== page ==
City Slickers is based out of Hillside Equestrian Meadows in Wolcott, Connecticut, owned by Paul Kalinowski, Jr. (also known as 'Farmer Buck', author of the children's book Cupid's Secret, the true story of his rescued Hackney pony mare and her 'surprise' foal, Arrow). The children train on Mr. Kalinowski's horses (including Cupid), two of Ms. Fried's personal horses, and horses donated to the program. The facility's trainer, Gail Corriveau, works with the children all year. To keep the mounts healthy, Bayer Corporation donates Legend, and Pfizer also supplies products.

At the Winter Equestrian Festival, the riders will share eight horses - two donated to and owned by City Slickers, two owned by Mr. Kalinowski, two owned by Ms. Corriveau, one on loan from Tracie Leach of Connecticut, and one on loan from Gail and Napp Stubbs of Wellington. "None of these children own their own horses," said Ms. Fried. The horses arrive on February 6 and stay through March 5. Mr. Kalinowski personally pays for his two horses at the Festival.

Not only is the trip to Wellington a goal, but it is also an inspiration for these children, explains Ms. Fried. "The equestrian world is huge. There are so many opportunities out there. Some children are born with a silver spoon in their mouth and some of them aren't, but the equestrian world doesn't really care. If you work hard, you can make those opportunities happen for yourself. If you become that committed rider, that committed horse-caregiver, you have a value that is very marketable in this type of a world. You can combine your passion and your career."

As an example, she cites Luis Reyes, now 23, who was her original City Slicker 11 years ago - a young Latino male with learning disabilities and a language disability. He went on to graduate from high school with honors and is now employed as an apprentice farrier and is an Assistant Trainer in City Slickers. "Last year we had one girl who came and shadowed Dr. Miller on the grounds and now she wants to be a vet. That's what we're trying to do - keep kids safe, keep them in school, make them understand the value of education, and the magic of the horse world."

Unique to City Slickers among the organizations that have paired children with horses is that this group enables children to increase their Connecticut Masteries scores. "We're doing language, reading, and math science skills every time they're at City Slickers," explains Ms. Fried. "We enrich the academic success of children in Connecticut by promoting as many curriculum enhancement activities as we can - we just do it through equestrian skills." She cites a math exercise in which the children are given a Skill Pack and project to measure a horse for a blanket, and then place an order through a catalogue.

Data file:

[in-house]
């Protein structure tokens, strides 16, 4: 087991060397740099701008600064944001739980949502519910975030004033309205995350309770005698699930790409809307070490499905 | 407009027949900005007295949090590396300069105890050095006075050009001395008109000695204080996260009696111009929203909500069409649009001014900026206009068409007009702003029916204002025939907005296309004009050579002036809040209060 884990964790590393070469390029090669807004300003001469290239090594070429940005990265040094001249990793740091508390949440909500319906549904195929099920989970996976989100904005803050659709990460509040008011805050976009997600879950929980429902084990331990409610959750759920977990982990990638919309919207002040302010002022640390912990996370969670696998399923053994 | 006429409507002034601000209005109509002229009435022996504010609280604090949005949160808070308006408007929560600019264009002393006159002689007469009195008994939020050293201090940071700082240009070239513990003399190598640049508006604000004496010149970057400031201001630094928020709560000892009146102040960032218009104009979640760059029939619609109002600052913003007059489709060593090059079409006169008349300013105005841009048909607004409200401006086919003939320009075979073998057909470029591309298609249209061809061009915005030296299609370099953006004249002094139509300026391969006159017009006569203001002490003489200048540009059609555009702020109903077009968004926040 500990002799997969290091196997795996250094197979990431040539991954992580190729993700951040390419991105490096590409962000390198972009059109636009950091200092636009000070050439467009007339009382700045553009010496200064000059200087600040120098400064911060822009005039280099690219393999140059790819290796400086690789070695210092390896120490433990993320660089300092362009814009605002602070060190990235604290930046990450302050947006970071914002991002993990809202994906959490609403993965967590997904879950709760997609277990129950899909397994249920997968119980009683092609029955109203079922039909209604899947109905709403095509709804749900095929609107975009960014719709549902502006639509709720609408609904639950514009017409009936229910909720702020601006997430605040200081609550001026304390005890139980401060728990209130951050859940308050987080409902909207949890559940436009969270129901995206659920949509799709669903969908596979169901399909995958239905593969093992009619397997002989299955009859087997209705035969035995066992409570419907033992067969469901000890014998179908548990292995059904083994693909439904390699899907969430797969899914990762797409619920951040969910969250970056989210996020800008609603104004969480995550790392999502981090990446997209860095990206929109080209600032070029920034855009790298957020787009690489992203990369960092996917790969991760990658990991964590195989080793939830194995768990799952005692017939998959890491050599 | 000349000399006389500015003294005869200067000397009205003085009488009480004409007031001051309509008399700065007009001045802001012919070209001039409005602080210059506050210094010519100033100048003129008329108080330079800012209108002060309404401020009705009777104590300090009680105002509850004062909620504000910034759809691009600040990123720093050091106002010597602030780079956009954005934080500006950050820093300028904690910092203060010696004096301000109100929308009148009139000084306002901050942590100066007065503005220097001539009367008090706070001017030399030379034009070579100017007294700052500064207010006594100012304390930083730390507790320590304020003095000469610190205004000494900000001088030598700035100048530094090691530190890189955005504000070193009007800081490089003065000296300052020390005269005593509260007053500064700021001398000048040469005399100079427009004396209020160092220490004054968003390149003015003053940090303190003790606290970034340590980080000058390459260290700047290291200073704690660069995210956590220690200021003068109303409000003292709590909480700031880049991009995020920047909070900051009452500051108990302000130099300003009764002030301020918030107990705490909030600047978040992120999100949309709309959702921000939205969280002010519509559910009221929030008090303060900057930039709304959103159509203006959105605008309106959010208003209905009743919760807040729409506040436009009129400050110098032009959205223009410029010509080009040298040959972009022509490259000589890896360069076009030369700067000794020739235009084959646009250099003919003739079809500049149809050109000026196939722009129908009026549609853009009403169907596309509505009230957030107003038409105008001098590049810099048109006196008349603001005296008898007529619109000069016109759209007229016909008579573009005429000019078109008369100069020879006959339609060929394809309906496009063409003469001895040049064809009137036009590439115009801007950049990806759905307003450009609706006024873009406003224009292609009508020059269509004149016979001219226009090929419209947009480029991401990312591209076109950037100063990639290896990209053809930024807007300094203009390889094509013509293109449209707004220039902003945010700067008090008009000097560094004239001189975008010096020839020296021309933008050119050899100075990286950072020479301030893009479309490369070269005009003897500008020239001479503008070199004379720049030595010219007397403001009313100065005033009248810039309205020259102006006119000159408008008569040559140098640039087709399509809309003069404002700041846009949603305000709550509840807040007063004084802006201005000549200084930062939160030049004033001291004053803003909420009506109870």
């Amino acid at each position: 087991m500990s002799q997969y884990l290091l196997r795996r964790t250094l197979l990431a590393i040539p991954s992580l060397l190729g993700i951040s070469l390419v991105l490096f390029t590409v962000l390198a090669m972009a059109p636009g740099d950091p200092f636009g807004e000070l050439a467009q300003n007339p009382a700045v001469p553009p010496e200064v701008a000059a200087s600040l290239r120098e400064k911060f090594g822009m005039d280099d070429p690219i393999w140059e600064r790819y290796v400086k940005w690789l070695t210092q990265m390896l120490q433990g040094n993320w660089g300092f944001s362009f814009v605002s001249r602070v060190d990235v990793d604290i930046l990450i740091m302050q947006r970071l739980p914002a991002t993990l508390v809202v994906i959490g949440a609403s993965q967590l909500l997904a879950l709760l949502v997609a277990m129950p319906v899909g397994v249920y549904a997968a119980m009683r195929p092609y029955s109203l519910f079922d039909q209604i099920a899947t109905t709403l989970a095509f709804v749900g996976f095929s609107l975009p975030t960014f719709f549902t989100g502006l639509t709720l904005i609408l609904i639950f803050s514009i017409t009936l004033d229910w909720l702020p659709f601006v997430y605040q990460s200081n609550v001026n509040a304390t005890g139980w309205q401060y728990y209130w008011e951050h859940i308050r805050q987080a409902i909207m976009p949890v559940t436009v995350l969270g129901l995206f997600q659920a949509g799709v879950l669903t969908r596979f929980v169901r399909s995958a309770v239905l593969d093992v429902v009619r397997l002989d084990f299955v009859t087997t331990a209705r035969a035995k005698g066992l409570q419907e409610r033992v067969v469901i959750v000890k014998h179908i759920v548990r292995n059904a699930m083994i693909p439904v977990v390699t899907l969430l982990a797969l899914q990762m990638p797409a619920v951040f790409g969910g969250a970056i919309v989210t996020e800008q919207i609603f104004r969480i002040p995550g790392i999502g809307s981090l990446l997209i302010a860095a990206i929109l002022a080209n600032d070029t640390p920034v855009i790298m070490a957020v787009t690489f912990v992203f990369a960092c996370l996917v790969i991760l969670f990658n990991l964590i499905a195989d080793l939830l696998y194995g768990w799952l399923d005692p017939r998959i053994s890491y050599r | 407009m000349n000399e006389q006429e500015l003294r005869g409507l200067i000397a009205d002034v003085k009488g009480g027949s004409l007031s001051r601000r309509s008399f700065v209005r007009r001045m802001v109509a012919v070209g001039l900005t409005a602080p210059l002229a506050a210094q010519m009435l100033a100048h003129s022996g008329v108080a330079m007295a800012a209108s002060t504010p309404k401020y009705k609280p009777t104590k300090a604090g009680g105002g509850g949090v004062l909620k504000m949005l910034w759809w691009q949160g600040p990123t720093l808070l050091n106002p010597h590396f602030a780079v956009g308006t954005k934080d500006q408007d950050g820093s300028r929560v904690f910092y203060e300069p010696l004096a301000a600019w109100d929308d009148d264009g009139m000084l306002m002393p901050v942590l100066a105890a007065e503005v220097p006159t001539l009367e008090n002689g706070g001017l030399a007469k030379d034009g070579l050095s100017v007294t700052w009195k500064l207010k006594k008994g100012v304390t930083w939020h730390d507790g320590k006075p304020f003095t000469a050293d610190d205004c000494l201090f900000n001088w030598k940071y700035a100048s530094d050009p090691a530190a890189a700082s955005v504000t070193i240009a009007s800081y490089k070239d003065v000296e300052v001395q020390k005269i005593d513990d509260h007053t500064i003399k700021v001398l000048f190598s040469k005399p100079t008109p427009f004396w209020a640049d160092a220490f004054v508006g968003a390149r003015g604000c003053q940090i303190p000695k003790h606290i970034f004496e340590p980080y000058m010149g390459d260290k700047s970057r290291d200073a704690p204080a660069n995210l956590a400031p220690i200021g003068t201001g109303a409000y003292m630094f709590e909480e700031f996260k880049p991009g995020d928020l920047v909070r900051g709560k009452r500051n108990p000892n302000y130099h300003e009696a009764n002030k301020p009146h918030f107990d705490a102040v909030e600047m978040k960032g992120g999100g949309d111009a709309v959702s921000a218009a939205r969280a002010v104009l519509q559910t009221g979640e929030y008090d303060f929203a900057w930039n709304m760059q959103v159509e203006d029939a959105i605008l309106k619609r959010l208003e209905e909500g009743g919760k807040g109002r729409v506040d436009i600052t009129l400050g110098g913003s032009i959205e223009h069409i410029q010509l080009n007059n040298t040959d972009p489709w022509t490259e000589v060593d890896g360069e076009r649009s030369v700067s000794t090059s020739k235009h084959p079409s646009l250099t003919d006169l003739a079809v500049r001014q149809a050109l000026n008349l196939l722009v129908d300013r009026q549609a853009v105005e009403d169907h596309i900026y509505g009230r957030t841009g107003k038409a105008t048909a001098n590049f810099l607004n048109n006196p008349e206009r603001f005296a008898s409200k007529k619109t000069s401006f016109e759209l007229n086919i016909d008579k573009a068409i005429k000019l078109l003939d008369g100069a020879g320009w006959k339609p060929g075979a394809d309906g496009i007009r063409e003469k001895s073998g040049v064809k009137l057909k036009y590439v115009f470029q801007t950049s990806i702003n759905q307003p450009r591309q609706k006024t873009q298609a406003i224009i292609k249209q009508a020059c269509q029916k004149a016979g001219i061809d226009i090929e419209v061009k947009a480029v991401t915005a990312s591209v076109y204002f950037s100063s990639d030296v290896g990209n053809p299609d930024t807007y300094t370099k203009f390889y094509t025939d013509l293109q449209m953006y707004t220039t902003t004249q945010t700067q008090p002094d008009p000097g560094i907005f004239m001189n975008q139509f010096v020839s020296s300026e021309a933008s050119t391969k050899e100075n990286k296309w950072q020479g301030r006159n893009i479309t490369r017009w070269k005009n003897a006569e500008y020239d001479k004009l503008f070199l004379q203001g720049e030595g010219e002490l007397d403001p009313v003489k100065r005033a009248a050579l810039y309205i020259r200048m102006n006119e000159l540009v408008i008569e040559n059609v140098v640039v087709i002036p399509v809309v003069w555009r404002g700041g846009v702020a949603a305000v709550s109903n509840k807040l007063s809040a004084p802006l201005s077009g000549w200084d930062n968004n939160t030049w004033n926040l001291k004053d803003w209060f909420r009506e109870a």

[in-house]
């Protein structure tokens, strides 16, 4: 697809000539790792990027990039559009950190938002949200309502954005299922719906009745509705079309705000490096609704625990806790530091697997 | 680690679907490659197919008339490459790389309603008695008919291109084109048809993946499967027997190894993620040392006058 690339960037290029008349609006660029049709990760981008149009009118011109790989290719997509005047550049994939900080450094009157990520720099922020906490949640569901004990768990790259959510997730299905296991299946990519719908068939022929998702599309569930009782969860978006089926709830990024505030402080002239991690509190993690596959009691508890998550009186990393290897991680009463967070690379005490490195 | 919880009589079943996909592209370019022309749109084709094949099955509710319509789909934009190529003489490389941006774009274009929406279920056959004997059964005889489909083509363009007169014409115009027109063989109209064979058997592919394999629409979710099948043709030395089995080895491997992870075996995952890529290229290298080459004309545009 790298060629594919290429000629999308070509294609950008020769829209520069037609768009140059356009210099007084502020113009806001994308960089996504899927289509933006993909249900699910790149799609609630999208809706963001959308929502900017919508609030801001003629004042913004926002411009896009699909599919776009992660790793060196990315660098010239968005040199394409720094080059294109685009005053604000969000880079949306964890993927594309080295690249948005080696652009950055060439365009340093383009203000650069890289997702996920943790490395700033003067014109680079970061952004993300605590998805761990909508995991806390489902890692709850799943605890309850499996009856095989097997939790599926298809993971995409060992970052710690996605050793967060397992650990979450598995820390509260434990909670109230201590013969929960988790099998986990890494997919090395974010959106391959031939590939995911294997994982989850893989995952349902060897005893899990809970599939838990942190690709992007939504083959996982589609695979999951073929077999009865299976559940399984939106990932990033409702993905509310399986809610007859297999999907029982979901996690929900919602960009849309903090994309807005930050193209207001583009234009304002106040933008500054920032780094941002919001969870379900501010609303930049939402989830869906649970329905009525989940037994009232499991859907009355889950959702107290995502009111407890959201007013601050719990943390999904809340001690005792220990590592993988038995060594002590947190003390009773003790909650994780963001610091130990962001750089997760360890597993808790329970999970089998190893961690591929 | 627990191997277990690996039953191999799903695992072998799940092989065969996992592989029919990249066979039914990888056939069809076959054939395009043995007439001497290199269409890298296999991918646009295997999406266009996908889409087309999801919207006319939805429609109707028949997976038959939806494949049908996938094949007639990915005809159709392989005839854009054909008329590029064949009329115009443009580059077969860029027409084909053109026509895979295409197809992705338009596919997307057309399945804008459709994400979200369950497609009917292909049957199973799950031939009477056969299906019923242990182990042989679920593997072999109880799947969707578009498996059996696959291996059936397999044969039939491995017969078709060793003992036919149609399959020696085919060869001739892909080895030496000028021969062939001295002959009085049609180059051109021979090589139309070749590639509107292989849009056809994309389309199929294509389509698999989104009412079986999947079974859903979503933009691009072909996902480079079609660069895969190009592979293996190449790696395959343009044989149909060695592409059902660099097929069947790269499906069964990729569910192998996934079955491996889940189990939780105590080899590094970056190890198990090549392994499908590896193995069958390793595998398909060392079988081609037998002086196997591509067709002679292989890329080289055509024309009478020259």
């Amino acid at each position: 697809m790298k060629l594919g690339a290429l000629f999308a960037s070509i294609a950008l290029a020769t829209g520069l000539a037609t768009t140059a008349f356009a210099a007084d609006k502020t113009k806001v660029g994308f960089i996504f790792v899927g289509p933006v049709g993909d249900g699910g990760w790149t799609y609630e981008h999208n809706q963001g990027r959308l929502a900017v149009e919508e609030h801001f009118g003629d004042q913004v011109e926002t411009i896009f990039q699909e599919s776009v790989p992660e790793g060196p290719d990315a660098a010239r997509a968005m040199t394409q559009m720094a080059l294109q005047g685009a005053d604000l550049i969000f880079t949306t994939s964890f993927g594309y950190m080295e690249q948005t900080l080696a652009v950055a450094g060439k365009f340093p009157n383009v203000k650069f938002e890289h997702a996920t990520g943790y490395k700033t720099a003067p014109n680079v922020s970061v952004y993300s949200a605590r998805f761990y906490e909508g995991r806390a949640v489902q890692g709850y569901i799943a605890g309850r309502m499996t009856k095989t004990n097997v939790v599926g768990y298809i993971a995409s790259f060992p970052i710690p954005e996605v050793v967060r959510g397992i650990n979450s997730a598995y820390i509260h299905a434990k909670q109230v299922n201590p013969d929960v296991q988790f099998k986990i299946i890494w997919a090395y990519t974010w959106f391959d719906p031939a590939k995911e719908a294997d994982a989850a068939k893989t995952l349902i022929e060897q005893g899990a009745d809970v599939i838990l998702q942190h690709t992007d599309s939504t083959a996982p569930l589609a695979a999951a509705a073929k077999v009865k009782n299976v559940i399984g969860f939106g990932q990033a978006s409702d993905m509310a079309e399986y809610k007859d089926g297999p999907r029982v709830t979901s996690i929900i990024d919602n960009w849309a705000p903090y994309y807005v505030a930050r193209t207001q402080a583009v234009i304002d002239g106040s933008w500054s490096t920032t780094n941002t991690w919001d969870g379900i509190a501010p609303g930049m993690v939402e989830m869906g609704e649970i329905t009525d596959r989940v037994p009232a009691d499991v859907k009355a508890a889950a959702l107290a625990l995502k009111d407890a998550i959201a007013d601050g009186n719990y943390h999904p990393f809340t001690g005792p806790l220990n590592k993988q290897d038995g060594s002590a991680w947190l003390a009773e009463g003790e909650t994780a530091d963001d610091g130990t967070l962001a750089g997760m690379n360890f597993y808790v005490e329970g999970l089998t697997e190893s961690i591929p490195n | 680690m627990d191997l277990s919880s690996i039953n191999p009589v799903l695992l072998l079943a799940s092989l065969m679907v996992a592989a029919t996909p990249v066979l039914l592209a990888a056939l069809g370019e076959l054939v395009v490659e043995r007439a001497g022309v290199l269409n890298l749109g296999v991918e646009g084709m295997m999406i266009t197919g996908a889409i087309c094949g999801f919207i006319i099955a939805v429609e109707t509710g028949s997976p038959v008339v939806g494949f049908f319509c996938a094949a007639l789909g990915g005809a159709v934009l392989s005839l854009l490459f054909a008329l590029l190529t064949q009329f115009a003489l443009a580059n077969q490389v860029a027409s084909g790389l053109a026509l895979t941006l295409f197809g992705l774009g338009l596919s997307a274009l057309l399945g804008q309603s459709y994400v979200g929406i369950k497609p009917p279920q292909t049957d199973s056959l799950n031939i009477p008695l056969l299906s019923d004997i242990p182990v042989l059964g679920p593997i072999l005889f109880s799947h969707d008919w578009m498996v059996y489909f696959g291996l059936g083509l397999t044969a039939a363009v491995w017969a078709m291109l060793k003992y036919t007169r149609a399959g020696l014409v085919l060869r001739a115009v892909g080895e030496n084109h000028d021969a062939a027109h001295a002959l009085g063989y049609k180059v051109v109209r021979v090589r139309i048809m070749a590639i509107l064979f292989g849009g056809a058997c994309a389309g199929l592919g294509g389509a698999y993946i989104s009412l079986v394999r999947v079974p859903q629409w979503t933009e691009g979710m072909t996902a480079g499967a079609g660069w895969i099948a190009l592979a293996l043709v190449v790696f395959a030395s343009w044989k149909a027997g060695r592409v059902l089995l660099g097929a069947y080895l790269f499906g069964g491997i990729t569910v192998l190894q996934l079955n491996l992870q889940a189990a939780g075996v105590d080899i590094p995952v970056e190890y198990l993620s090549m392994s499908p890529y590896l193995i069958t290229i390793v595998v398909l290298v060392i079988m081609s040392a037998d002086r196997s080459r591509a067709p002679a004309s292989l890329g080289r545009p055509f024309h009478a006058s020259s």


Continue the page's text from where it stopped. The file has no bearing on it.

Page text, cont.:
"The Stadium Jumping staff - Mason Phelps (Public Relations), Kim Tudor (Sponsors And Marketing), David Orlando (Stabling) and Gene Mische make us feel very welcome," states Ms. Fried. "If we felt like a pair of brown shoes in a room full of black patent leather, I wouldn't bring my children because my children feel underprivileged and a little bit out of place anyway. If they were not met in this environment with that open welcome that Stadium Jumping extends, it wouldn't work; it would be difficult for them to feel good about themselves. But Kim Tudor lets them go into the Lead Line class and hand out the Lead Line awards. Last year we were given tickets to sit in the Jockey Club and watch the Grand Prix - I thought my kids were going to die and go to heaven. That was one of the highlights of their experience. They are treated respectfully and sincerely treated warmly. It has great value. This is what the children work for and strive for, to get the opportunity to qualify for the group of City Slickers that comes to Wellington."

For more information on City Slickers, contact Ruth Fried, Cell: 203-910-5701 or Email: